Whether we're making them or receiving them, first impressions can have big consequences. Our initial gut feelings transform strangers into potential friends, acquaintances into future partners. And according to some scientists, that initial whiff of personality is tied to genetics. Looking at data on friendships and genetics from both the National Longitudinal Study of Adolescent Health and the Framingham Heart Study, scientists noticed two trends: people with a genetic variant linked to alcoholism tended to flock together, while those with a genetic variant tied to metabolism and openness to new ideas tended to stay away from each other. TIME quotes lead researcher James Fowler of the University of California-San Diego:
“This might be the first step towards understanding the biology of 'chemistry,' the feeling you have of ... whether you like or dislike a person [almost immediately],” Fowler says, noting that this can affect both romantic connections and friendships. “We might choose friends not [only] because of social features we consciously notice but because of biological and even genetic features that we unconsciously notice.” In turn, the friends we have could then affect the potential partners we meet.
Although the researchers analyzed six genetic markers, only two of the genes had significant trends. They discovered that those bearing the alcoholism-linked variant of the gene DRD2 tended to be friends with each other. On the other hand, if you have the metabolism-linked CYP2A6 gene variant, you probably don't associate with your fellow CYP2A6's--at least, according to this study. The correlations are clear, but scientists still aren't sure about the evolutionary advantage underlying the gene-friendship link. Is it related to what previous researchers have found: that we couple with those whose genes are different from ours for the sake of genetic diversity? That may explain the CYP2A6 crowd, but not the DRD2's. Some suggest that those with the DRD2 gene stick together because, having the alcoholism gene, they probably met in a bar or pub--but this remains to be shown, and forgets the fact that many of the subjects in this study were adolescents. How many 14-year-olds do you usually see at the local pub? The study raises plenty of questions that call for more research. And as TIME reports, some researchers are skeptical of the findings, such as Misha Angrist of the Duke University Institute for Genome Sciences and Policy:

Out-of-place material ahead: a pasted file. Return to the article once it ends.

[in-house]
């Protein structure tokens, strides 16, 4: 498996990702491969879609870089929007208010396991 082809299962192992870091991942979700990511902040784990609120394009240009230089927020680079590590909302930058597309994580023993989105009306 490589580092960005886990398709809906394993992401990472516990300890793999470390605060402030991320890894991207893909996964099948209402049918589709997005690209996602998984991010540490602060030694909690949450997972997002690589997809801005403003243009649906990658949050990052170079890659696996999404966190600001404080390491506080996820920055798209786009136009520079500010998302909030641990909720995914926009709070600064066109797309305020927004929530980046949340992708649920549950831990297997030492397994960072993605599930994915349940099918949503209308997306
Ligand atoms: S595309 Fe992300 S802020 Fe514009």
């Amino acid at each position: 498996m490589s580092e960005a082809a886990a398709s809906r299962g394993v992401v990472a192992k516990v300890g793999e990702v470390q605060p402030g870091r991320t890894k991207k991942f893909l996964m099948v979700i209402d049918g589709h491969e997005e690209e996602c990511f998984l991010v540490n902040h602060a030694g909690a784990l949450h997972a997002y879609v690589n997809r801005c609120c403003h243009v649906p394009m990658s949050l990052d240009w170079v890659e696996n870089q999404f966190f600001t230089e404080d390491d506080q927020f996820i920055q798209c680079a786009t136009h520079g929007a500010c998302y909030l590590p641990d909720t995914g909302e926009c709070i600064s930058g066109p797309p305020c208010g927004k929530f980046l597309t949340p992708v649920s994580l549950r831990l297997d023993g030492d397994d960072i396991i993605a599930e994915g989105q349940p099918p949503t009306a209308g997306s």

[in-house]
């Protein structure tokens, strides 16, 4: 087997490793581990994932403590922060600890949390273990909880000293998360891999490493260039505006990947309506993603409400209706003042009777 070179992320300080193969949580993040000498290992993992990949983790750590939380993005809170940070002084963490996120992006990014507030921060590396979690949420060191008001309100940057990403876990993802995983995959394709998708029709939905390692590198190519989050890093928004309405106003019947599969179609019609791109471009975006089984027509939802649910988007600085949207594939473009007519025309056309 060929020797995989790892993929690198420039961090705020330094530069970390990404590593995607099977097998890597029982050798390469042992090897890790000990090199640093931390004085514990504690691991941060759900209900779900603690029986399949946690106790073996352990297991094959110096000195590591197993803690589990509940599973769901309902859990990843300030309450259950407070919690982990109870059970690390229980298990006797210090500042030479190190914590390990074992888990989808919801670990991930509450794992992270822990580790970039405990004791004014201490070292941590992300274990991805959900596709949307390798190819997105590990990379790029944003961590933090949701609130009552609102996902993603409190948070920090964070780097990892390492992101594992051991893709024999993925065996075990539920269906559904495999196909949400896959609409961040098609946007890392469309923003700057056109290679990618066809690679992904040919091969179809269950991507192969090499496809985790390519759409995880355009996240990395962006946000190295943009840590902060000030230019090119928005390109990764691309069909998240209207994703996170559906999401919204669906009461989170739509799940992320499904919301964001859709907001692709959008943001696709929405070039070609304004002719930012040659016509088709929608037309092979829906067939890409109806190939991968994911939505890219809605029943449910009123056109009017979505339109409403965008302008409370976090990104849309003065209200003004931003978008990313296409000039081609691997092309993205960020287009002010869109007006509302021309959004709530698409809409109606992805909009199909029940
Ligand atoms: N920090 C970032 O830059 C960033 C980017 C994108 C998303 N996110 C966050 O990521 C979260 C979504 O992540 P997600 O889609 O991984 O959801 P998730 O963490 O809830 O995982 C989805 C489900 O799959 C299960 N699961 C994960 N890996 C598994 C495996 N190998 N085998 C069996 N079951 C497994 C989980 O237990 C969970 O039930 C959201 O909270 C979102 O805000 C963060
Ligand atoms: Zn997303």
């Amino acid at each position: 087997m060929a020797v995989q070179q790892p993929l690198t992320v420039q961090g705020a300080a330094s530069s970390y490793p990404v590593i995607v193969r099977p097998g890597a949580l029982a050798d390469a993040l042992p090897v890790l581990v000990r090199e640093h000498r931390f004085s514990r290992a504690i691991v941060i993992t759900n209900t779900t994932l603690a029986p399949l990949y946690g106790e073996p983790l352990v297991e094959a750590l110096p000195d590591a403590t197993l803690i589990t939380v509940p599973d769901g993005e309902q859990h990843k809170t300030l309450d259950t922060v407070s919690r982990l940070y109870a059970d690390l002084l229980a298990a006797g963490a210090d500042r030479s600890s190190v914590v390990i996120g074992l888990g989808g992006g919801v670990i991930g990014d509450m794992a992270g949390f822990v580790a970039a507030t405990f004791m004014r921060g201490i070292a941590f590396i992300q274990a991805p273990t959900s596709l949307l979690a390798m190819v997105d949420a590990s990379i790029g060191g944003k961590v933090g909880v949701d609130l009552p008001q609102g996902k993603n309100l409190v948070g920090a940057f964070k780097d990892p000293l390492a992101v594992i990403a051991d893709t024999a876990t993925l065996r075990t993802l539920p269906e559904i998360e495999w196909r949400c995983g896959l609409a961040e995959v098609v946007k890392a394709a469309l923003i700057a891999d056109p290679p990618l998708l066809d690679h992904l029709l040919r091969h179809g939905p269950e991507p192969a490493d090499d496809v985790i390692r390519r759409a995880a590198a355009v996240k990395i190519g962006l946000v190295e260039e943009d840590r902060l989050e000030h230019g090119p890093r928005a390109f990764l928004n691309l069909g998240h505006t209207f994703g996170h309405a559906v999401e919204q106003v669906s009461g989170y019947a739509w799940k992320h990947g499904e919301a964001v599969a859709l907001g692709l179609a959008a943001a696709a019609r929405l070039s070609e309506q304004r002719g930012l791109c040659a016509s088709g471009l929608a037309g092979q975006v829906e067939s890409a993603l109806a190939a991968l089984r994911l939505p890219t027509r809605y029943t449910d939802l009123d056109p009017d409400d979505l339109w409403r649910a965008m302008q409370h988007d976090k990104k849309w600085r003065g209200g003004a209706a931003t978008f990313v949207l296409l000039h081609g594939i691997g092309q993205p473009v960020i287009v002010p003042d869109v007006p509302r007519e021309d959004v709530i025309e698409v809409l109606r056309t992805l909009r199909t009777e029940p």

He believes that for social behavior, a person's actual behavior and personality will always be more important than genetics. He warns against seeing genes as puppet masters that can control behavior. “It's deterministic,” he says, “That says, 'I'm judging you by the content of your cells and not by the content of your character. I think human beings need to relate to each other as human beings not as repositories of genetic information.”
While it's tantalizing--and even a bit unnerving--to think that our friendships are based on the compatibility (or in some cases, the incompatibility) of our genes, don't go listing your genetic make-up on your Facebook page any time soon. Good old fashion personality is still the reigning determinant of our relationships--at least for now. Related Content: DISCOVER: Mom and Dad Are Fighting in Your Genes--and in Your Brain DISCOVER: A New Law Bans Genetic Discrimination DISCOVER: The Genome of Your Thanksgiving Supper 80beats: No Gattaca Here: Genetic Anti-Discrimination Law Goes Into Effect 80beats: Murderer With “Violent Genes” Gets Lighter Sentence in Italian Court
Image: flickr / mikebaird